South Tahoe city manager will not seek contract extension
Tahoe Daily Tribune
SOUTH LAKE TAHOE, Calif. – David Jinkens is set to give up the reigns as South Lake Tahoe city manager come August.
The eight-year veteran of the city’s top non-elected position announced to the City Council Tuesday that he won’t seek a renewal to his employment contract when the agreement expires in August.
Jinkens called his time as city manager a “distinct honor and privilege,” and thanked city employees “past and present” for their commitment to public service, in a copy of the announcement he sent to the Tribune Tuesday afternoon. He did not give a reason why he is ready to relinquish the role.
“After considerable thought, I am writing as well to inform you that it is my intention to not seek an extension of my employment agreement with the city this year,” Jinkens wrote in the announcement. “I will work with the City Council on a transition plan and assist in any way I can to make the transition a good one.”
Jinkens could not immediately be reached for comment on Tuesday evening.
In the announcement, Jinkens notes the city was able to transform a “dismal city government financial picture into a more stable city government operation with strong reserves” during his tenure, but cautions the City Council about looming fiscal concerns.
“We face new challenges today with a state government in fiscal disarray and a slow local economy,” Jinkens wrote.
“City government leaders will need to meet these economic and budgetary challenges while maintaining, to the greatest degree financially possible, essential services to the community.”
Mayor Kathay Lovell said she expected Jinkens to leave after eight years of employment, and said Jinkens indicated three years ago that he would retire during this time frame.
“David has done an excellent job,” Lovell said. “He brought an awful lot of expertise with him and we have accomplished a lot of things. We are in some very difficult times based on the economy and he has been a real valued employee.”
However, Jinkens’ fiscal responsibility was openly questioned by city councilmembers this summer.
In June, City Councilmen Jerry Birdwell and Bill Crawford called for Jinkens’ resignation for alleged lack of oversight regarding thousands of dollars the city spends on outside legal help annually. Birdwell said he had “no confidence” in Jinkens at the time. Birdwell did not return a request for comment Tuesday evening.
The call for Jinkens’ job did not attract support from councilmembers Kathay Lovell, Bruce Grego or Hal Cole, who said they didn’t feel Jinkens expenditures on contract attorneys represented any kind of mismanagement.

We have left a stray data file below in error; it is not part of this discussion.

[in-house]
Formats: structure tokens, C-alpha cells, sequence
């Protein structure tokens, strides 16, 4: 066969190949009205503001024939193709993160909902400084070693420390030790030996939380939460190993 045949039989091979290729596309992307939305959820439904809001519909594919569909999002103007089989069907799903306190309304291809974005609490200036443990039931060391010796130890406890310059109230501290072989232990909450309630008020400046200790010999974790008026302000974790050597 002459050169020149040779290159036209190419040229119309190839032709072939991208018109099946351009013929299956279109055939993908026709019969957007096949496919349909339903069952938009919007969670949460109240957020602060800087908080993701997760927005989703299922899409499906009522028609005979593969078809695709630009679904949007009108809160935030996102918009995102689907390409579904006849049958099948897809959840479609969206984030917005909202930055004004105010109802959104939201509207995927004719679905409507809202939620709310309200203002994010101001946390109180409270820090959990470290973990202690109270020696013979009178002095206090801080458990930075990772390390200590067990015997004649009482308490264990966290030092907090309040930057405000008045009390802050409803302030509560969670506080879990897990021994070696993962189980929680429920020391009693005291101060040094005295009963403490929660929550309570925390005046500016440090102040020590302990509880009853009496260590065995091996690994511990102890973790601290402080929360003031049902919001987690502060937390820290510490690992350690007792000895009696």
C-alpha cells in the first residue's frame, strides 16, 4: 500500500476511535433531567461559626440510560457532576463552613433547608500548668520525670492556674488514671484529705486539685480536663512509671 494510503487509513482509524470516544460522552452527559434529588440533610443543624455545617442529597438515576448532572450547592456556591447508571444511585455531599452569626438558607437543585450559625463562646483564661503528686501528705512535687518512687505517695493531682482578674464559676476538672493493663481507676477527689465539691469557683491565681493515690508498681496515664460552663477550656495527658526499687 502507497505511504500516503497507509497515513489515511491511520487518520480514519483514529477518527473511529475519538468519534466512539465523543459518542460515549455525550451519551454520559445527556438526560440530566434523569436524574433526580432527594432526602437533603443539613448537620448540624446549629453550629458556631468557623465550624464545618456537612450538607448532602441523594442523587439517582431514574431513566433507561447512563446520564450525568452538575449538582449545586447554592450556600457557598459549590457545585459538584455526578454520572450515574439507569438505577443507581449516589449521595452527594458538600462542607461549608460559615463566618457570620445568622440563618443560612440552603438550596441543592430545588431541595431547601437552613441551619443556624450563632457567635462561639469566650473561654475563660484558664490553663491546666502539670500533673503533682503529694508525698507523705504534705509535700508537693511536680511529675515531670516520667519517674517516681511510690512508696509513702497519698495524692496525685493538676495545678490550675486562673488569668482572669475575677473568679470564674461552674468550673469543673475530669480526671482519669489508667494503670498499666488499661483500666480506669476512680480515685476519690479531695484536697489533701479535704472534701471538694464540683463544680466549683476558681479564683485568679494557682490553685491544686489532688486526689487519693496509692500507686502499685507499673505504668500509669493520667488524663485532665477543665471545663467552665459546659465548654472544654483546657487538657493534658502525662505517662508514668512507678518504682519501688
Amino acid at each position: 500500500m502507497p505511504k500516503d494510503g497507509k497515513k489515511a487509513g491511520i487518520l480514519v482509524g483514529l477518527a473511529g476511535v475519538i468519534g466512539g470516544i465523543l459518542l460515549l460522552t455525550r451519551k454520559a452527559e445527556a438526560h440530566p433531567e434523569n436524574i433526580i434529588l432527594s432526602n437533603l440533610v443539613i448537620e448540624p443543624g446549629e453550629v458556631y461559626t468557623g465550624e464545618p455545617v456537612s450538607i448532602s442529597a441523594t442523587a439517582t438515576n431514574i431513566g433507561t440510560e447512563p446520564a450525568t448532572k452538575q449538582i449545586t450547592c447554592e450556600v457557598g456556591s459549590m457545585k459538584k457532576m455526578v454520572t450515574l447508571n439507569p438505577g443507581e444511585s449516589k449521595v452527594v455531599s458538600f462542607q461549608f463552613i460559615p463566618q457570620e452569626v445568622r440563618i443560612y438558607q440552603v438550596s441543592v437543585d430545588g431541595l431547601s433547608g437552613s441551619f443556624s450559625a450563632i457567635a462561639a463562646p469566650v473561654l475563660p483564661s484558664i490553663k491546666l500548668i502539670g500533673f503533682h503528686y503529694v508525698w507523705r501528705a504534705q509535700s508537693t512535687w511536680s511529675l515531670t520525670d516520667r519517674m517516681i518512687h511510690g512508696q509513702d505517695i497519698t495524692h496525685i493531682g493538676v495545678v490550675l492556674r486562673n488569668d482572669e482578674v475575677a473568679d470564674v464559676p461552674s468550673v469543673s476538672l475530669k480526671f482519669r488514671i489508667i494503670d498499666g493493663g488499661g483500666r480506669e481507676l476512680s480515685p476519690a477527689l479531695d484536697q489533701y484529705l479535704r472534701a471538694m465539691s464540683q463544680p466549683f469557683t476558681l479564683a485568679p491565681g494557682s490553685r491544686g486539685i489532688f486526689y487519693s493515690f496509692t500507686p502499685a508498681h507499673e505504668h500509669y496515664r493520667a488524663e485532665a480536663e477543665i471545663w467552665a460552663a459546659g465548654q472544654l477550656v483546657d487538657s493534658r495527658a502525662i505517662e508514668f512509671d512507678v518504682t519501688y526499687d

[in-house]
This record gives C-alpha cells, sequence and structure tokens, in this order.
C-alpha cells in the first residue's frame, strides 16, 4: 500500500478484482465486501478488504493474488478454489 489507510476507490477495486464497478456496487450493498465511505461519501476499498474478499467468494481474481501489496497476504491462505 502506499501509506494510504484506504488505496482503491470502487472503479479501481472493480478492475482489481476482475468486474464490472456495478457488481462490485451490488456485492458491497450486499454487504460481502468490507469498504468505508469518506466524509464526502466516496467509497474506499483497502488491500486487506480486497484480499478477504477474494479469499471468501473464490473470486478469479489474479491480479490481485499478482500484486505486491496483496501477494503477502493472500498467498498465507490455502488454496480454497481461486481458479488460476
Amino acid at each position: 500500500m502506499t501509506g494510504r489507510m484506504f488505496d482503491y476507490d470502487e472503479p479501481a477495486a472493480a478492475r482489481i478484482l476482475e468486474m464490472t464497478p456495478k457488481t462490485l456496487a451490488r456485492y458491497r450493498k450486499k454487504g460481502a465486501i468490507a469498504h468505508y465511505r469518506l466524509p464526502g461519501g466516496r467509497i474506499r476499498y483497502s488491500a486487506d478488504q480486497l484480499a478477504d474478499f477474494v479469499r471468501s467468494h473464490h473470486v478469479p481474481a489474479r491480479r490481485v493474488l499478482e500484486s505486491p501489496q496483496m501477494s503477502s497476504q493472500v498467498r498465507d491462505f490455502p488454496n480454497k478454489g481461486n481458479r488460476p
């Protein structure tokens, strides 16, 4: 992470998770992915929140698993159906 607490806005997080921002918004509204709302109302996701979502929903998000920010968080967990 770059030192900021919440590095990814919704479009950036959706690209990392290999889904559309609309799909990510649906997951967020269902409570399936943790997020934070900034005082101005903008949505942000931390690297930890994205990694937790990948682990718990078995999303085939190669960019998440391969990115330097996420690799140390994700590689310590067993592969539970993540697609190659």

“I don’t feel there was any mishandling of funds,” said Councilman Bruce Grego.
Crawford, who admittedly “crossed swords” with Jinkens on several occasions struck a conciliatory note on Tuesday. He wished Jinkens well and said he had plans to sit down with the city manager and talk without the friction that has peppered some of their public conversations.
The councilman said he wasn’t surprised by Jinkens’ announcement, saying the city manager had been under a lot of pressure for issues within the city, not all of which were Jinkens’ fault.
Still, Crawford said he filed a El Dorado Civil Grand Jury complaint near the end of 2009 regarding Jinkens handling of personnel issues with the city, including now Assistant City Attorney Jacqueline Mittelstadt and reinstated South Lake Tahoe Police Officer Johnny Poland. Although Crawford said he’s obtained confirmation that the grand jury received the complaint, he does not know if they are investigating. He doubted the grand jury would continue an investigation into a public official who is so close to quitting.
The focus right now should be on finding Jinkens’ replacement, Crawford said. The council should not wait until the last two or three months of Jinkens terms to begin looking for a new city manager, Crawford said.
“Right now the main thing is the city should start shopping around for good candidates,” Crawford said.
Lovell agreed, and said in upcoming weeks that the city council will begin discuss the process to replace Jinkens.
“There are several steps and it’s really how the council wants to structure the search,” she said.
Jinkens had 28 years of city management experience prior to being hired by the South Lake Tahoe City Council, including stints with Manteca, Morgan Hill, Avalon and Elk Grove.
Grego praised Jinkens’ work as city manager.
“I am sorry to see him go,” Grego said. ” I think he was well qualified for the job.”
To view Jinkens’ announcement, visit http://www.tahoedailytribune.com.